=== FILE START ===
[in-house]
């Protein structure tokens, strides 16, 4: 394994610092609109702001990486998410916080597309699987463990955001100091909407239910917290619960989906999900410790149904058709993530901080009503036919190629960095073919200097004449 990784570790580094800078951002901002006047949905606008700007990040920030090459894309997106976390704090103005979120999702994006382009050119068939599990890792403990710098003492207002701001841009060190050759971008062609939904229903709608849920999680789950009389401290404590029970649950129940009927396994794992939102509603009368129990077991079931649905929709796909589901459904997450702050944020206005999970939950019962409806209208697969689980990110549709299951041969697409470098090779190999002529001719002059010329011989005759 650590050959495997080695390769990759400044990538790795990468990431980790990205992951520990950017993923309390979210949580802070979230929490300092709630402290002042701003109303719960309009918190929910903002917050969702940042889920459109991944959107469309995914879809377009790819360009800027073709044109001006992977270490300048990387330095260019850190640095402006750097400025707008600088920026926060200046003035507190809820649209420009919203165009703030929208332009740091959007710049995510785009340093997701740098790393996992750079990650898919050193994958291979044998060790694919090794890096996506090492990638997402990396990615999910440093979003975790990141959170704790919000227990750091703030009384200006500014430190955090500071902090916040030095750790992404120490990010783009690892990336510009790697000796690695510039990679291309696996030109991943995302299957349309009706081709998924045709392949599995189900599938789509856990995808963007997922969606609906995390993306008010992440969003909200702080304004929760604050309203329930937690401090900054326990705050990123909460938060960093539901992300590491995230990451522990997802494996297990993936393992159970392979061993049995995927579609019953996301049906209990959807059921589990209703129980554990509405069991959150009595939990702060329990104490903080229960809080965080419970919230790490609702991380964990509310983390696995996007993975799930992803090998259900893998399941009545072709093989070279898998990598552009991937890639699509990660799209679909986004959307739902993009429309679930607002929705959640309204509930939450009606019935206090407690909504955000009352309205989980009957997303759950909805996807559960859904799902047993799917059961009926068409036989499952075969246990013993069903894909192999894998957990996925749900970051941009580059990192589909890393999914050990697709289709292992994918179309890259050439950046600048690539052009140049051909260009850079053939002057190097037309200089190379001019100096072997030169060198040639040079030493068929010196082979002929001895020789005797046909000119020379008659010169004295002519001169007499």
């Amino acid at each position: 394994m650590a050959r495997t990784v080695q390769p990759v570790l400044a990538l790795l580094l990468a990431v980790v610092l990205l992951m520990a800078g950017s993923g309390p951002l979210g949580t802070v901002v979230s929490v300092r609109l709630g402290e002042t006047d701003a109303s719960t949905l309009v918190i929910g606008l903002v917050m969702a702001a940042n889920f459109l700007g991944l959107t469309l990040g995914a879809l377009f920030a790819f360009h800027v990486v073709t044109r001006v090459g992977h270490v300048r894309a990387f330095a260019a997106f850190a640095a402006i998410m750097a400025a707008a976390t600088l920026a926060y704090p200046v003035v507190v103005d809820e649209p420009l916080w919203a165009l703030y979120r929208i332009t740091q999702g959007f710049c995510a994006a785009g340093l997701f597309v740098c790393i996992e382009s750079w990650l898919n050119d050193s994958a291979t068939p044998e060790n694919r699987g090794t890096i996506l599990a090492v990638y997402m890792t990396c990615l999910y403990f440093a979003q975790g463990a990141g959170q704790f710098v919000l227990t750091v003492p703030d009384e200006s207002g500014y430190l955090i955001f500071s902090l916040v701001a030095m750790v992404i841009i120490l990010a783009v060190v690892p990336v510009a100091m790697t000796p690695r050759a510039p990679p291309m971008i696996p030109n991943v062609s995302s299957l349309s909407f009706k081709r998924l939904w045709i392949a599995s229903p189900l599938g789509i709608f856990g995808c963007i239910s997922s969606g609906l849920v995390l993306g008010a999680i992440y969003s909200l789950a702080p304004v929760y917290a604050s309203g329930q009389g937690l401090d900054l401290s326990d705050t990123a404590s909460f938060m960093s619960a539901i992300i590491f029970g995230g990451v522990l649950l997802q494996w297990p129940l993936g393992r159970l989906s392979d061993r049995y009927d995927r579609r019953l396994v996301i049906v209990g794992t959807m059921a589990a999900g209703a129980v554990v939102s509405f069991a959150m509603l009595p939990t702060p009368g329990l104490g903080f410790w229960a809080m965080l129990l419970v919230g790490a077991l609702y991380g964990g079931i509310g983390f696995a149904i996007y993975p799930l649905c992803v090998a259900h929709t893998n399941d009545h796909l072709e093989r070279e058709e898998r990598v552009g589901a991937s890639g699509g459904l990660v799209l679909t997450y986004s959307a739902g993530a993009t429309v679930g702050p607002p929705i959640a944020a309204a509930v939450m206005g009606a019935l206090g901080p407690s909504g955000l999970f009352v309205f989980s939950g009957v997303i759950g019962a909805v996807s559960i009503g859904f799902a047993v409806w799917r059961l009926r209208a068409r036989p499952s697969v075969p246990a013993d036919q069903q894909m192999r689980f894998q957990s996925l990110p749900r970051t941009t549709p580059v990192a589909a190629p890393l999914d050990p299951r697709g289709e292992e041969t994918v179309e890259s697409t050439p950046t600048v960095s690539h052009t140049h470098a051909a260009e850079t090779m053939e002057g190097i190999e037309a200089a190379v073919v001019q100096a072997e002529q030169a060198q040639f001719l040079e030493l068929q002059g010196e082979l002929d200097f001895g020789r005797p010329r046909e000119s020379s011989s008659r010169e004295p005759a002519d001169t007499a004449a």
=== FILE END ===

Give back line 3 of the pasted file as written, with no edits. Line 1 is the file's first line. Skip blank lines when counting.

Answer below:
């Amino acid at each position: 394994m650590a050959r495997t990784v080695q390769p990759v570790l400044a990538l790795l580094l990468a990431v980790v610092l990205l992951m520990a800078g950017s993923g309390p951002l979210g949580t802070v901002v979230s929490v300092r609109l709630g402290e002042t006047d701003a109303s719960t949905l309009v918190i929910g606008l903002v917050m969702a702001a940042n889920f459109l700007g991944l959107t469309l990040g995914a879809l377009f920030a790819f360009h800027v990486v073709t044109r001006v090459g992977h270490v300048r894309a990387f330095a260019a997106f850190a640095a402006i998410m750097a400025a707008a976390t600088l920026a926060y704090p200046v003035v507190v103005d809820e649209p420009l916080w919203a165009l703030y979120r929208i332009t740091q999702g959007f710049c995510a994006a785009g340093l997701f597309v740098c790393i996992e382009s750079w990650l898919n050119d050193s994958a291979t068939p044998e060790n694919r699987g090794t890096i996506l599990a090492v990638y997402m890792t990396c990615l999910y403990f440093a979003q975790g463990a990141g959170q704790f710098v919000l227990t750091v003492p703030d009384e200006s207002g500014y430190l955090i955001f500071s902090l916040v701001a030095m750790v992404i841009i120490l990010a783009v060190v690892p990336v510009a100091m790697t000796p690695r050759a510039p990679p291309m971008i696996p030109n991943v062609s995302s299957l349309s909407f009706k081709r998924l939904w045709i392949a599995s229903p189900l599938g789509i709608f856990g995808c963007i239910s997922s969606g609906l849920v995390l993306g008010a999680i992440y969003s909200l789950a702080p304004v929760y917290a604050s309203g329930q009389g937690l401090d900054l401290s326990d705050t990123a404590s909460f938060m960093s619960a539901i992300i590491f029970g995230g990451v522990l649950l997802q494996w297990p129940l993936g393992r159970l989906s392979d061993r049995y009927d995927r579609r019953l396994v996301i049906v209990g794992t959807m059921a589990a999900g209703a129980v554990v939102s509405f069991a959150m509603l009595p939990t702060p009368g329990l104490g903080f410790w229960a809080m965080l129990l419970v919230g790490a077991l609702y991380g964990g079931i509310g983390f696995a149904i996007y993975p799930l649905c992803v090998a259900h929709t893998n399941d009545h796909l072709e093989r070279e058709e898998r990598v552009g589901a991937s890639g699509g459904l990660v799209l679909t997450y986004s959307a739902g993530a993009t429309v679930g702050p607002p929705i959640a944020a309204a509930v939450m206005g009606a019935l206090g901080p407690s909504g955000l999970f009352v309205f989980s939950g009957v997303i759950g019962a909805v996807s559960i009503g859904f799902a047993v409806w799917r059961l009926r209208a068409r036989p499952s697969v075969p246990a013993d036919q069903q894909m192999r689980f894998q957990s996925l990110p749900r970051t941009t549709p580059v990192a589909a190629p890393l999914d050990p299951r697709g289709e292992e041969t994918v179309e890259s697409t050439p950046t600048v960095s690539h052009t140049h470098a051909a260009e850079t090779m053939e002057g190097i190999e037309a200089a190379v073919v001019q100096a072997e002529q030169a060198q040639f001719l040079e030493l068929q002059g010196e082979l002929d200097f001895g020789r005797p010329r046909e000119s020379s011989s008659r010169e004295p005759a002519d001169t007499a004449a």